From Tobias Lear
Cape François Octr. 27h. 1801
On the 22d inst. I had the honor of writing a few lines to you by the Schooner Eliza, Captn. Coy, bound to Wilmington in (Del) stating that a small alarm had taken place in this City the preceding Evening, in consequence of the Governmt. having taken up some people who were suspected of having formed a plot to disturb the public tranquility. On the morning of the 23d inst. I was with Genl. Christophe, the Commandant of this Departmt when an alarm took place in the City which spread dismay over every countenance. A cry of shut your doors run like electricity through the streets—and terror spread in every quarter without anyone being able to tell the cause. Genl. Christophe behaved with the utmost coolness—he just desired me to make the americans & others tranquil in the City, and to assure them that nothing should happen to them, and mounted his horse. I retd. home & did all in my power to tranquilize there whom I met—and immediately went through the town to the Americans—to quiet their minds and establish confidence among them. It seems there was a plot formed to overthrow the present Governmt. and to distroy the whites who are here;1 but by the prudent and decided conduct of Genl. Christophe, who was on the spot here, and the cooperation of the Army &c. I hope it is now suppressed. Genl. Moyese, the Commandant of this division of the Island, was at some distance (abt. 50 mil[e]s) from this place at the time; but he immediately took such measures in the quarter where he was as aided in crushing the business.2 The alarm was beat—the Militia ordered out into the Country, calld the North Plain, about Limbe Margot, Dondon &c. where the insurrection had begun. The Leaders are taken, the insurgents are now dispersed—and we have assurances of tranquility—almost all the whites in the north plain have been murdered. The Governor was at St. Mark’s when this happened. He has now come on, & is in the neighbourhood of the City with the troops. Genl. Christophe came in Yesterday and promised he wd. give me an official detail of the business today, that I might transmit it to the U. S. but he has not yet done it; and as there is an opportunity of writing by a Vessel which sails tomorrow; I have (after waiting for the official account to this moment) thrown this hasty sketcch [sic] upon paper. Other Vessels will sail in a few days, by which I will send a more particular account. At present we have no grounds for apprehending danger in the City—and I trust the whole business will soon be settled. There has been an embargo for some days past, as all the offices were shut, and the Citizens engaged in military duty—it is now off, and I hope a few days will restore order and confidence.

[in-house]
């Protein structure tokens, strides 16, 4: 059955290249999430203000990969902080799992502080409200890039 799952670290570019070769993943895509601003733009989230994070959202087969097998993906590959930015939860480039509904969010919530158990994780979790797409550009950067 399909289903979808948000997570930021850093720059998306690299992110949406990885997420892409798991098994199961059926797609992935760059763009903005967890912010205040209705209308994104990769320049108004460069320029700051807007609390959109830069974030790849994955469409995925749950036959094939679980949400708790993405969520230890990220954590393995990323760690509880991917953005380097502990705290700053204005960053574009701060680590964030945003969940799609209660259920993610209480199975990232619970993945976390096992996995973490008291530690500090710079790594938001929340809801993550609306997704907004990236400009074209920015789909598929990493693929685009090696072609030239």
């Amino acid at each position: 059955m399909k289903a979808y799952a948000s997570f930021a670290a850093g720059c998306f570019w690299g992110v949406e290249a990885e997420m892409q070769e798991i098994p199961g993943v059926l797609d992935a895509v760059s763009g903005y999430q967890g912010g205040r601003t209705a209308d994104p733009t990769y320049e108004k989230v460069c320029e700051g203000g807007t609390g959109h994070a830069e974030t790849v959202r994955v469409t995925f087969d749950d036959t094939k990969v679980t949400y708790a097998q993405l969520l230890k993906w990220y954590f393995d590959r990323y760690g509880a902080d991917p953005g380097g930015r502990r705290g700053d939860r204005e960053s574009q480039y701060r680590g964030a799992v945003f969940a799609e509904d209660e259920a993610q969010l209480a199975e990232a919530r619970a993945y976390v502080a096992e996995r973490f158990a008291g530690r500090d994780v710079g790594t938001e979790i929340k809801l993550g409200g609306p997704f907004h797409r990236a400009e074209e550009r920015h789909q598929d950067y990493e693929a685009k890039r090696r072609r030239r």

This letter will be sent by a Vessel bound to Newbury, and I have, left it open (under a cover to the Collector of the port) that he may advertise the people in that part of the U. S. of the best state of things which we can now give to prevent the improper impression which may be made by mutilated or exagerated accounts. With the highest respect I have the honor to be Sir, Your most Obedient Servt.